Planning life-cycle events is challenging during this time of Covid-19. Some people are choosing to move their weddings or bar/bat mitzvahs to later dates and synagogues have been accommodating. Other people choose to keep their original service date holding a small ceremony or online event, sometimes planning a party later.
On April 4, 2020, Maya Jaffee, daughter of Brian Jaffee and Rabbi Shena Potter Jaffee of Cincinnati became a bat mitzvah. She chose to keep her original date but held the ceremony and celebration at home. Her maternal grandfather, Sam Potter, was planning to join her with his second bar mitzvah and this date worked for him since he would be 83 years old.
A second bar mitzvah can be held at that age because the Torah says a man’s normal life span is seventy years, so thirteen years later, he can become a bar mitzvah for the second time.
When her grandfather “Sampo” chanted his aliyah, Maya became calm and her years of preparation “clicked in.” Maya’s maternal grandmother, Maxine Potter, read a prayer for Israel in Hebrew. Sam and Maxine Potter live in Cincinnati. They were both physically present at the ceremony.
Maya’s paternal grandparents live in Oberlin, Ohio, but were able to participate by video streaming. Mark Jaffee read the Torah. Maya wore a tallit hand-knitted by her grandmother Kathy Jaffee with the date of Maya’s bat mitzvah embroidered into corner of tallit. This was another reason it was important to Maya to become a bat mitzvah on this date.
The whole Jaffee family was grateful to the staff of Adath Israel for learning to use video streaming technology so seamlessly that someone asked them if the ceremony had been edited. Rabbi Smolkin officiated while Dara Wood, Adath Israel Ritual Director became their “tech guru.” She was able to spotlight each person who participated in the service, muting and unmuting people as needed. Maya felt well prepared by her tutor Mitch Cohen.
Maya experienced her bat mitzvah as very happy and joyful. Everyone was comfortably in their homes and some people such as friends from Israel, who wouldn’t have been able to attend, could view her simcha. The texts she received from her friends and family afterward as well as a video chat get-together made the celebration complete. In addition, there were yard signs brought by family friends, a beautiful professional cake with the design from Maya’s invitation, and big silver balloons with Maya’s name on them.
The services of a professional celebration planner were particularly valuable for planning this event under such unfamiliar circumstances, who helped Rabbi Jaffee maneuver through a constantly changing situation dictated by what was possible and Governor DeWine’s mandates.
Chrissie Blatt, a friend of Rabbi Jaffee, finds herself in the unique position of planning her own twelve-year-old daughter’s bat mitzvah for the fall and helping others through the stress and uncertainty of their own life-cycle events.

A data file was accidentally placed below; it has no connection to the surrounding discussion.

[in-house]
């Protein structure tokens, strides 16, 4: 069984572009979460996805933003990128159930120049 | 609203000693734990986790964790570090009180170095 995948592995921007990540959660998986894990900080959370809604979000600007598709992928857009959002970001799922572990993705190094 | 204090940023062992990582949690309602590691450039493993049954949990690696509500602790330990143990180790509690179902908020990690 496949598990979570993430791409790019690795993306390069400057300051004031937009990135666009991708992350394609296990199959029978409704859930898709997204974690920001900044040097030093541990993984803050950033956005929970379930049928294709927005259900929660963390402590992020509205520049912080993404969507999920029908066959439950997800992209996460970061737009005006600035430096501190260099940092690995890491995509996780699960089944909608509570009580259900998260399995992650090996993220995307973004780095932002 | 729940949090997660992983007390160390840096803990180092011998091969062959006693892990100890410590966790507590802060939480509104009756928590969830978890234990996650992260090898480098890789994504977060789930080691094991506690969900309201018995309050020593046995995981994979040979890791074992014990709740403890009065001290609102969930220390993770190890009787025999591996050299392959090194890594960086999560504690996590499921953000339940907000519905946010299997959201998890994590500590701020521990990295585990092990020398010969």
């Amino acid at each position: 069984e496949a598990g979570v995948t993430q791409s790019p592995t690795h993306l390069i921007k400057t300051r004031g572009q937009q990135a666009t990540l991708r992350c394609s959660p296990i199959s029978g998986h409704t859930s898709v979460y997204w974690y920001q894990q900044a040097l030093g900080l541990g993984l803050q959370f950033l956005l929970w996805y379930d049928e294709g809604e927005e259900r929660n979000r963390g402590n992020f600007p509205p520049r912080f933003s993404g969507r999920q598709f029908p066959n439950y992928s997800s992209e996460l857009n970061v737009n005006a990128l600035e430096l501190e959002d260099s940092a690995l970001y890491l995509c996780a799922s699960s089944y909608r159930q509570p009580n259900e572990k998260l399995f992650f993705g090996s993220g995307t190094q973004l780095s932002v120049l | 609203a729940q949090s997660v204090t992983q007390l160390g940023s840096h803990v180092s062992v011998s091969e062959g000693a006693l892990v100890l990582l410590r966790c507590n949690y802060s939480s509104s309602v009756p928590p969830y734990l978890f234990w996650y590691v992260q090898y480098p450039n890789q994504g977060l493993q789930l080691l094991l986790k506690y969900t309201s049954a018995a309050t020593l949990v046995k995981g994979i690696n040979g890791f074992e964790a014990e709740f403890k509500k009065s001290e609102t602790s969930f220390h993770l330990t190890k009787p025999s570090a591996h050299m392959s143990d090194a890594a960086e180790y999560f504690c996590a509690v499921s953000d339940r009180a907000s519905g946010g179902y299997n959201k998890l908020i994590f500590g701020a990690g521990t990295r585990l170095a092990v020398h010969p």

The first thing Blatt did was to identify what the most important pieces of Maya’s mitzvah were and then worked with Rabbi Jaffee on how best to plan for them. Maya wanted to read from the Torah on her actual bat mitzvah date and to deliver the Dvar Torah that she had prepared. They were also able to play Maya’s photo slideshow with music through video chat.
“Just because your event may be different than the traditional weekend that you imagined, doesn’t mean it won't be awesome!” said Blatt.
Blatt advises that identifying an alternative date with your synagogue, venue and vendors can provide you with a backup plan and more importantly peace of mind.
Josephine Schizer was included by the New York Jewish Week in “36 under 36”, a list of 36 young New York Jewish leaders “from across denominations and professions”. Schizer is 18 years old and has been admitted to Harvard University for her freshman year for academic year 2020-21. As a high school Junior, Schizer had been a 2019 Bronfman Fellow, a program that begins with a five-week trip to Israel and seeks to create a network of over a thousand pluralistic young Jews from Israel and North America.
Schizer is a 2020 graduate of Ramaz High School in Manhattan where she was co-editor-in-chief of the school paper, The Rampage, co-founder of the engineering club, and captain of the Ramaz Science Olympiad team, among many other extra-curricular activities. She has also worked to expand the roles of women in Orthodox Judaism, organizing a monthly women’s tefillah group at her synagogue in New York. Her family roots are in Cincinnati; Schizer is the granddaughter of Louise Wolf and the late Alan Wolf. She is the daughter of Meredith Wolf Schizer (Yavneh Day School and Walnut Hills graduate) and David Schizer.
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